The End of Weird News

An early look at a Pacific Standard story that's currently only available to subscribers.
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An early look at a Pacific Standard story that's currently only available to subscribers.
(Photo: Binuri Ranasinghe/Flickr)

(Photo: Binuri Ranasinghe/Flickr)

How oddball items came to dominate the news business, and became normal in the process. In the Internet age, what does mainstream weirdness even mean?

Daniel Engber's Pacific Standard essay is currently available to subscribers and will be posted online on Tuesday, June 30. Until then, an excerpt:

For at least a century, the genre of weird news has been driven by a pair of rival spirits—two theories of weirdness that co-exist but never jibe. First there are the satirists, the weirdness hunters who put their quarry in a circus cage: They point us at the characters they’ve nabbed so we can laugh at them together. Then there are the weirdness conservationists, the ones who see their subjects as members of a beautiful exotic species.

For the satirists, reporting on the weird has often served to track and stifle human folly; their work blurs the line between weirdness and stupidity. H.L. Mencken was among the first to bring this sharp and snooty (today we call it “snarky”) format to American letters. He crowdsourced newsy odds and ends from local papers in what he called at first “The Purling of the Platitudinarians—a digest of recent cosmic balderdash,” and later just “Americana.” The feature soon found an avid audience among the English, who “at that time were full of dudgeon against [Uncle Sam] and eager for evidence that he and his lieges were imbeciles,” as Mencken put it in his memoirs. “I complied willingly.”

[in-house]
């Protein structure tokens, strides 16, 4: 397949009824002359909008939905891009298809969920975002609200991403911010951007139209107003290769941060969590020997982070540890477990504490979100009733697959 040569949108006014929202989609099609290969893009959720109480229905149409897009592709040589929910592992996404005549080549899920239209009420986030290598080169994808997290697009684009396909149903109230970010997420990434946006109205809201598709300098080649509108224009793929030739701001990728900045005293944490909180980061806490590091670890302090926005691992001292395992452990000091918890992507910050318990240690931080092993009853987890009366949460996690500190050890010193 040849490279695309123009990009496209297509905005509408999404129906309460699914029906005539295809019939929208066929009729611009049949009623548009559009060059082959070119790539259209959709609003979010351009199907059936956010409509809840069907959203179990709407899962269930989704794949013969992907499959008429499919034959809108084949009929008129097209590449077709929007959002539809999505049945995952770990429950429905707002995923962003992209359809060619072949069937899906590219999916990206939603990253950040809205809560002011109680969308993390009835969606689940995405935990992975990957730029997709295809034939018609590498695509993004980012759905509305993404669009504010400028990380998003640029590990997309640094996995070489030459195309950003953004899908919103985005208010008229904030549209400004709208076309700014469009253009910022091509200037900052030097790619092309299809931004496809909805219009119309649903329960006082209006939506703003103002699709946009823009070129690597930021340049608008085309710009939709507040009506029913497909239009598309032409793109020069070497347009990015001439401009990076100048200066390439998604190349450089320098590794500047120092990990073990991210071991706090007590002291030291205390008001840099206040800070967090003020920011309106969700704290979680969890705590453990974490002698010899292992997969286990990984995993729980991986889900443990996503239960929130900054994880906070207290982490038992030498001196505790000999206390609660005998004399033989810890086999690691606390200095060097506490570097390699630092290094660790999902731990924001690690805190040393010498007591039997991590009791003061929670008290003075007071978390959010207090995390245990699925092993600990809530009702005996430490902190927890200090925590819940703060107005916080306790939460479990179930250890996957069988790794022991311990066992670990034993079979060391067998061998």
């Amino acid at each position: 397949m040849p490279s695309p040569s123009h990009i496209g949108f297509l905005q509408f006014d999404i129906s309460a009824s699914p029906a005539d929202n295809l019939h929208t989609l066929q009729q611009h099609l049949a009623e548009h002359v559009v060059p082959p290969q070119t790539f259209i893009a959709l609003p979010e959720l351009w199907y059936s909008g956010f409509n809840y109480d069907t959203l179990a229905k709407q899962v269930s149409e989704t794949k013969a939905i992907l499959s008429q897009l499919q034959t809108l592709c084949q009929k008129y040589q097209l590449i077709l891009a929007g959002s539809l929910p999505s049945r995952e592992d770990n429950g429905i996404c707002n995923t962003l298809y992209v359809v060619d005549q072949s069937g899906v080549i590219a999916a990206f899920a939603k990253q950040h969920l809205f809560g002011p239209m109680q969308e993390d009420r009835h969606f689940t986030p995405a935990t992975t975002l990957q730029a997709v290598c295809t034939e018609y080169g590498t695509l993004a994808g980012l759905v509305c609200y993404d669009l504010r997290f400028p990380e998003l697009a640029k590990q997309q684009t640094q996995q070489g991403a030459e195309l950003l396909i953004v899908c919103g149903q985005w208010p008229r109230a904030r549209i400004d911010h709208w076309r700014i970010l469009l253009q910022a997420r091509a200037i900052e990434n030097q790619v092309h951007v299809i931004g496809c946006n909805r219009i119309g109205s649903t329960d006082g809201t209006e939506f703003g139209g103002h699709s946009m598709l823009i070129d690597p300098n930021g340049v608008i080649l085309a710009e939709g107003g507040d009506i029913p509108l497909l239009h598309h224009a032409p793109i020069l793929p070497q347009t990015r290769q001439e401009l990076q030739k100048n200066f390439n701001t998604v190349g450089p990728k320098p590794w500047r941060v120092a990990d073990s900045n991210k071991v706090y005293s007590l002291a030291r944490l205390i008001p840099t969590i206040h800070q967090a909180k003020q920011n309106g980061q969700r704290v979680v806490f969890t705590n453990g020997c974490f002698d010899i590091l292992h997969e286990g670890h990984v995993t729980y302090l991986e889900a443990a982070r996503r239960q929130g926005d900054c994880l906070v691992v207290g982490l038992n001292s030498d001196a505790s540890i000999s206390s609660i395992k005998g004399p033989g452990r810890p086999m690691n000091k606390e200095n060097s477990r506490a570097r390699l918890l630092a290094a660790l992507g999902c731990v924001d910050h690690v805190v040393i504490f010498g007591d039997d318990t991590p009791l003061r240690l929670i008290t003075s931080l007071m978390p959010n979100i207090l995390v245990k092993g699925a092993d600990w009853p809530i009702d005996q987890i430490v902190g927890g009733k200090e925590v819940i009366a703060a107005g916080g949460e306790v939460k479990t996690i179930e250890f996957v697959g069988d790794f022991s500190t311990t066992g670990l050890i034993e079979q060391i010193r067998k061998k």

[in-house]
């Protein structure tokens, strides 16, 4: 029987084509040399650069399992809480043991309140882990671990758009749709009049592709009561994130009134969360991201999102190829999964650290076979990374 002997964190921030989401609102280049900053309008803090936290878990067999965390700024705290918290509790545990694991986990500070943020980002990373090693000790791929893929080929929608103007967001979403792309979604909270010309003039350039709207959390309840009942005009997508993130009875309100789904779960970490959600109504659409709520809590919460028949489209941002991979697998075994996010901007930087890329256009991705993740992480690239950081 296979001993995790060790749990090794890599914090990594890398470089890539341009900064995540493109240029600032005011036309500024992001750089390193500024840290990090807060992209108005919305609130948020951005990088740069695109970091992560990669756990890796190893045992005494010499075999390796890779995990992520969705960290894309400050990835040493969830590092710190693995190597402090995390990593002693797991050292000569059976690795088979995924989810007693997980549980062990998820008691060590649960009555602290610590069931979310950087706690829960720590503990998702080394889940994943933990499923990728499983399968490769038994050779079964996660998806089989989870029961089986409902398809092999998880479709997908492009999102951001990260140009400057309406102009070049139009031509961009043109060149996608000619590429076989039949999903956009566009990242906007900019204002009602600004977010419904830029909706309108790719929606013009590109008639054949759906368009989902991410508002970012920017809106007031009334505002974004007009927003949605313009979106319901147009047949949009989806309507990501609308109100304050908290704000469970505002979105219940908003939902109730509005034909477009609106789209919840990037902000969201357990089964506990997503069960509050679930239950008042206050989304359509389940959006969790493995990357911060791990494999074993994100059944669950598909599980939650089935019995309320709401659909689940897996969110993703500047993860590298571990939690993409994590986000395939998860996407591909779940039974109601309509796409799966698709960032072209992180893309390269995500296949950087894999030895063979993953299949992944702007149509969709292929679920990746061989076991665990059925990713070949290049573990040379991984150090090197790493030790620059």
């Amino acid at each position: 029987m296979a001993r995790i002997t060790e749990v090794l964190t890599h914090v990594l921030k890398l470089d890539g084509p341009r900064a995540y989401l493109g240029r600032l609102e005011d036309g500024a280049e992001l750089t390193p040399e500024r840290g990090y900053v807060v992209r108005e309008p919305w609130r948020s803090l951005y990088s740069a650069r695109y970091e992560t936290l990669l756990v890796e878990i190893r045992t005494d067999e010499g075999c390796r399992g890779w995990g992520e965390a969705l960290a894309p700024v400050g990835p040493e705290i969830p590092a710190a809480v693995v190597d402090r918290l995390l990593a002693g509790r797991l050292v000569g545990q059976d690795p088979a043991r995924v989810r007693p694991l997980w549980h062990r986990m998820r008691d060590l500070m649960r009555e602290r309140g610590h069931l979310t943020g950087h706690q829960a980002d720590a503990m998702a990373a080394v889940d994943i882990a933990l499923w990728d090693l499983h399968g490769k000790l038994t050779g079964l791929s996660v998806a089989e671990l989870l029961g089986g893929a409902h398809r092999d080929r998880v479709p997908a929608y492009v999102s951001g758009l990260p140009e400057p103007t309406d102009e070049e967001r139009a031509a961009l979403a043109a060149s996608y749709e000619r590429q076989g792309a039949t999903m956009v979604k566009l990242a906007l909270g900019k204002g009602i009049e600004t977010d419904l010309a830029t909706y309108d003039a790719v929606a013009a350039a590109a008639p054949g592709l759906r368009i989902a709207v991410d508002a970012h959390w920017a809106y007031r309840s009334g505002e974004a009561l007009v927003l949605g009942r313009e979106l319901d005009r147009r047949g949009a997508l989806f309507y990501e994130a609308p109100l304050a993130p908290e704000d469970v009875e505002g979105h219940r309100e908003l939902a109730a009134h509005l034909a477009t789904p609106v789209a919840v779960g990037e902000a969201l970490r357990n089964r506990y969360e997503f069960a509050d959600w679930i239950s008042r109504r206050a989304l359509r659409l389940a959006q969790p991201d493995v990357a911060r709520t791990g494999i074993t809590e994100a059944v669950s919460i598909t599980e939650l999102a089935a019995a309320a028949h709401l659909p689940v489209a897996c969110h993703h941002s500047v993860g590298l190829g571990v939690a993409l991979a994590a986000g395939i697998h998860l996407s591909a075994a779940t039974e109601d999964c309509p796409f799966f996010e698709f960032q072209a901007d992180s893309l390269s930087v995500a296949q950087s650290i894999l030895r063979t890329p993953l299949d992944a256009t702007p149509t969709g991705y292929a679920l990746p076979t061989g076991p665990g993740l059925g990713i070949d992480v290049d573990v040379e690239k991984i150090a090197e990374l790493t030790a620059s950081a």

This nasty view of weirdness spread to other highbrow publications, including the New Yorker, which as of 1925 produced a regular page of “interesting newspaper headlines, super-unctuous press agent announcements, typographical errors, etc.,” that helped establish its trademark distance from the hoi polloi. And this pose wasn’t just reserved for snickering sophisticates. A more populist version can be seen in the well-established weird news trope of the “Dumb Criminal” who earns whatever fate he meets through lack of common sense—like the bank robber who posts incriminating selfies to Facebook. And it thrives today in venues like the Darwin Awards, a website started in 1993 (and also adapted into books and a feature film) that singles out people who “eliminate themselves [from the gene pool] in an extraordinarily idiotic manner, thereby improving our species’ chances of long-term survival.”

Chuck Shepherd has a bit of a mean streak too—he calls one of his recurring features “Thinning the Herd”—but overall he’s in the other camp of weird news connoisseurs, the one that stands in solidarity with the weirdos and the dopes.

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